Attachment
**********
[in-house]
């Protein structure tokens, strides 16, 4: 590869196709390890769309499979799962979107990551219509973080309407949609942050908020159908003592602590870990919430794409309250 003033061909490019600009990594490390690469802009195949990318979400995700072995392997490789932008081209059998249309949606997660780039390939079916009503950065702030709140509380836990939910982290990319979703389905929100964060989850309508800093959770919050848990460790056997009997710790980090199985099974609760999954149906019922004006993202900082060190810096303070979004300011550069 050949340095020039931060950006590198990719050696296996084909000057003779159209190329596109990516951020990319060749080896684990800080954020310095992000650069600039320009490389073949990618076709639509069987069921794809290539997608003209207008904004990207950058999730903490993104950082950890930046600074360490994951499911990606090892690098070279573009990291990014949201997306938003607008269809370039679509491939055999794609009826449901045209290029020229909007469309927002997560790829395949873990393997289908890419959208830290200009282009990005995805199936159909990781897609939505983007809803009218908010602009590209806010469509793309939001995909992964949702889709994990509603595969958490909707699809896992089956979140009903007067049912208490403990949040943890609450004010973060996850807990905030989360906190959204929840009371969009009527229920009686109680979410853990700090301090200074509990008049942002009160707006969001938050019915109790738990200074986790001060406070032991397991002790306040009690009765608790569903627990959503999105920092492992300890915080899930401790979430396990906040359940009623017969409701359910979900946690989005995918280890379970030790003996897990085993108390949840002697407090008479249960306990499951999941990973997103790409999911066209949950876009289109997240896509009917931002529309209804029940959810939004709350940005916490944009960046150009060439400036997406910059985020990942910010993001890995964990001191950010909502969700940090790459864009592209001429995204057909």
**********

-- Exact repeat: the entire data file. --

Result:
[in-house]
């Protein structure tokens, strides 16, 4: 590869196709390890769309499979799962979107990551219509973080309407949609942050908020159908003592602590870990919430794409309250 003033061909490019600009990594490390690469802009195949990318979400995700072995392997490789932008081209059998249309949606997660780039390939079916009503950065702030709140509380836990939910982290990319979703389905929100964060989850309508800093959770919050848990460790056997009997710790980090199985099974609760999954149906019922004006993202900082060190810096303070979004300011550069 050949340095020039931060950006590198990719050696296996084909000057003779159209190329596109990516951020990319060749080896684990800080954020310095992000650069600039320009490389073949990618076709639509069987069921794809290539997608003209207008904004990207950058999730903490993104950082950890930046600074360490994951499911990606090892690098070279573009990291990014949201997306938003607008269809370039679509491939055999794609009826449901045209290029020229909007469309927002997560790829395949873990393997289908890419959208830290200009282009990005995805199936159909990781897609939505983007809803009218908010602009590209806010469509793309939001995909992964949702889709994990509603595969958490909707699809896992089956979140009903007067049912208490403990949040943890609450004010973060996850807990905030989360906190959204929840009371969009009527229920009686109680979410853990700090301090200074509990008049942002009160707006969001938050019915109790738990200074986790001060406070032991397991002790306040009690009765608790569903627990959503999105920092492992300890915080899930401790979430396990906040359940009623017969409701359910979900946690989005995918280890379970030790003996897990085993108390949840002697407090008479249960306990499951999941990973997103790409999911066209949950876009289109997240896509009917931002529309209804029940959810939004709350940005916490944009960046150009060439400036997406910059985020990942910010993001890995964990001191950010909502969700940090790459864009592209001429995204057909």